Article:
Should you charge sales tax on shipping?

Sales tax on shipping

Whether or not you should charge sales tax on shipping charges depends on several factors

Shipping charges may be exempt from sales tax if some or all of the following apply:

  1. Delivery by common carrier or USPS
  2. Charges stated separately and not bundled with other charges such as handling
  3. Shipping charges are not included in the price of the item
  4. Purchased items are tax exempt
  5. If shipment includes both exempt and taxable property the seller should allocate the delivery charge and tax the non-exempt portion.
  6. Charges paid by purchaser
  7. Delivery and billing by independent contractor who is not the seller and paid by the purchaser
  8. Delivery charges are optional
  9. Delivery is separately contracted
  10. Items delivered outside the state
  11. Retailer is engaged in a separate delivery business
  12. Shipment is made direct to the purchaser
  13. Shipment occurs after title passes to purchaser

 

Taxability of shipping rules by state

Some states apply sales tax on shipping based on the shipping agreement in relation to the item’s transfer of title to the purchaser while others treat shipping as a non-taxable service if contracted for independently. Some states try to merge these two approaches thereby creating a patchwork of regulations and opaque rules.

While not a fail-safe approach, here are a few best practices to improve your company’s chances of avoiding having to collect sales tax on shipping: Have the buyer pay the freight charges; bill the transportation charges separately following the sale; pass the title to the purchaser before shipping; and use a common carrier or the US mail.

Following is a list of the basic tax on shipping rules for each state and a few of their most general exceptions and caveats.

Refer to the numbered exemptions listed above

Alabama – Shipping is not taxable in Alabama (AL) if 1 and 2.

Arizona – Shipping is not taxable in Arizona (AZ) if 2.

Arkansas – Shipping is taxable in Arkansas (AR).

California – Shipping is not taxable in California (CA) if 1, 2, 7 or 13.

Colorado – Some shipping is taxable in Colorado (CO) except if 2, 3 and 8; certain localities may tax all shipping.

Connecticut – Shipping is taxable in Connecticut (CT) except 4.

District of Columbia – Some shipping is taxable in the District of Columbia (DC) except when 2 and 13.

Florida – Some shipping is taxable in Florida (FL) except when 2 and 8 or 2 and 13.

Georgia – Shipping is taxable in Georgia (GA) with certain exceptions.

Hawaii – Shipping is taxable in Hawaii (HI) except 10.

Idaho – Shipping is not taxable in Idaho (ID) if 2.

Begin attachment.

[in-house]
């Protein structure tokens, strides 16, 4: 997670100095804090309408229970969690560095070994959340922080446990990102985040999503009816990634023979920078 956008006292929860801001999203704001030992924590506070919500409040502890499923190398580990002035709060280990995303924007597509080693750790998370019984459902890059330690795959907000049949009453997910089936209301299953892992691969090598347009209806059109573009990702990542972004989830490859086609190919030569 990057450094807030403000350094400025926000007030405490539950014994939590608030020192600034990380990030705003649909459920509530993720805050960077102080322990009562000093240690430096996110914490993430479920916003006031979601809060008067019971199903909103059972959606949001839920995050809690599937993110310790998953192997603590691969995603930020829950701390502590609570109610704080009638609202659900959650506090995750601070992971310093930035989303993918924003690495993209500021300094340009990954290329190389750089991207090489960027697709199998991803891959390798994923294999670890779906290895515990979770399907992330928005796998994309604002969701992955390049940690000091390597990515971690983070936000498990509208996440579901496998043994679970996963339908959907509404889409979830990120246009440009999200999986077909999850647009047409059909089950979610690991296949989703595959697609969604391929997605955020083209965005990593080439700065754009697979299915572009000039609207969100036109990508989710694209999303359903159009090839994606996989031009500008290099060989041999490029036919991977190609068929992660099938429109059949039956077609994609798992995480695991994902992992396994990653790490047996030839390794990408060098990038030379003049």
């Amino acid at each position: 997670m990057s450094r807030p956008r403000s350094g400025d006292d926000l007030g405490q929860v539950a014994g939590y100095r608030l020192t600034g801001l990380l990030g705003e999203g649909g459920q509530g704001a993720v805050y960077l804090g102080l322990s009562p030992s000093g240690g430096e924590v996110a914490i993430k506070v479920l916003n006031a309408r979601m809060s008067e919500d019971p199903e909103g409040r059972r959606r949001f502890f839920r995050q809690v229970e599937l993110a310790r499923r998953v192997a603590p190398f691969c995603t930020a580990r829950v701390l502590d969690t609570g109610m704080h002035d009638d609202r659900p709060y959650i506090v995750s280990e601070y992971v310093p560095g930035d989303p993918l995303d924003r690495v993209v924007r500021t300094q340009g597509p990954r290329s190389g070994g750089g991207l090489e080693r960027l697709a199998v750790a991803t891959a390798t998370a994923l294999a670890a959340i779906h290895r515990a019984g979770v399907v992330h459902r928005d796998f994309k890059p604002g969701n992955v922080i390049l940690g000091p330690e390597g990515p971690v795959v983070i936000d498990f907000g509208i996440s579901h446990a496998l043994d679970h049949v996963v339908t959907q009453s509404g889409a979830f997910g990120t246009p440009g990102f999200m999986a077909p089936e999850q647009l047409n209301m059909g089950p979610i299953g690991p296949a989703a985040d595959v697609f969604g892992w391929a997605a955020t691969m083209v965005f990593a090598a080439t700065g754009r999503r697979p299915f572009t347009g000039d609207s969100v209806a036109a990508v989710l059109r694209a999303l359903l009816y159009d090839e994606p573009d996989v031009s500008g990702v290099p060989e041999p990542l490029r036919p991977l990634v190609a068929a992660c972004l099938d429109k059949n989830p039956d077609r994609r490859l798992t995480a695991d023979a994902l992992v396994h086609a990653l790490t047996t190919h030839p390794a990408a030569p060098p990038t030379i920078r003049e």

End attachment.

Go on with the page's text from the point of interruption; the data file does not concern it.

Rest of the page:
Illinois – Some shipping is not taxable in Illinois (IL) if 9.

Indiana – Shipping is taxable in Indiana (IN) but 5.

Iowa – Shipping is not taxable in Iowa (IA) if 2 or 9 but 5.

Kansas – Shipping is taxable in Kansas (KS) but 5.

Kentucky – Shipping is taxable in Kentucky (KY)

Louisiana – Shipping is not taxable in Louisiana (LA) if 2 and 13.

Maine – Some shipping is taxable in Maine (ME) except when 1 and 2 and 12 all apply.

Maryland – Shipping is not taxable in Maryland (MD) if 2.

Massachusetts – Some shipping is taxable in Massachusetts (MA) except when 2 and other exceptions.

Michigan – Shipping is taxable in Michigan (MI) except when 11 or 13 but 5.

Minnesota – Shipping is taxable in Minnesota (MN) but 5.

Mississippi – Shipping is taxable in Mississippi (MS)

Missouri – Some shipping is taxable in Missouri (MO) except when 2 and 8.

Nebraska – Shipping is taxable in Nebraska (NE) but 5.

Nevada – Some shipping is taxable in Nevada (NV) except 2 and 13.

New Jersey – Shipping is taxable in New Jersey (NJ) except when 4.

New Mexico – Shipping is taxable in New Mexico (NM)

New York – Shipping is taxable in New York (NY)

North Carolina – Shipping is taxable in North Carolina (NC) but 5.

North Dakota – Shipping is taxable in North Dakota (ND) but 5.

Ohio – Shipping is taxable in Ohio (OH) but 5 and except 6.

Oklahoma – Shipping is not taxable in Oklahoma (OK) if 2 and 3 but 5.

Pennsylvania – Shipping is taxable in Pennsylvania (PA) except when 4 or 7.

Rhode Island – Shipping is taxable Rhode Island (RI) except 7.

South Carolina – Shipping is taxable South Carolina (SC) except 13.

South Dakota – Shipping is taxable in South Dakota (SD) except 7 but 5.

Tennessee – Shipping is taxable in Tennessee (TN) except 7.

Texas – Shipping is taxable in Texas (TX) except 7.

Utah – Some shipping is taxable in Utah (UT) except when 1, 2 and 3 but 5.

Vermont – Shipping is taxable in Vermont (VT)

Virginia – Shipping is not taxable in Virginia (VA) if 2.

Washington – Shipping is taxable in Washington (WA) except 13.

West Virginia – Shipping is taxable in West Virginia (WV) except 1 , 2 and 7.

Wisconsin – Shipping is taxable in Wisconsin (WI) but 5.

Wyoming – Shipping is not taxable in Wyoming (WY) if 2.

As always, we recommend you consult with the department of revenue for any state in which your company has nexus and ask for a determination in writing whenever the rules are confusing or contradictory.

Texas sales tax relief

Texas sales tax relief on the legislative agenda

Sales tax relief is on the agenda for the state’s legislature with two bills presently under consideration. The first would lower the general sales tax rate for the first time in the state’s history, while the other would provide a unique tax “holiday” for hunters and gun enthusiasts.

Texas House Bill 32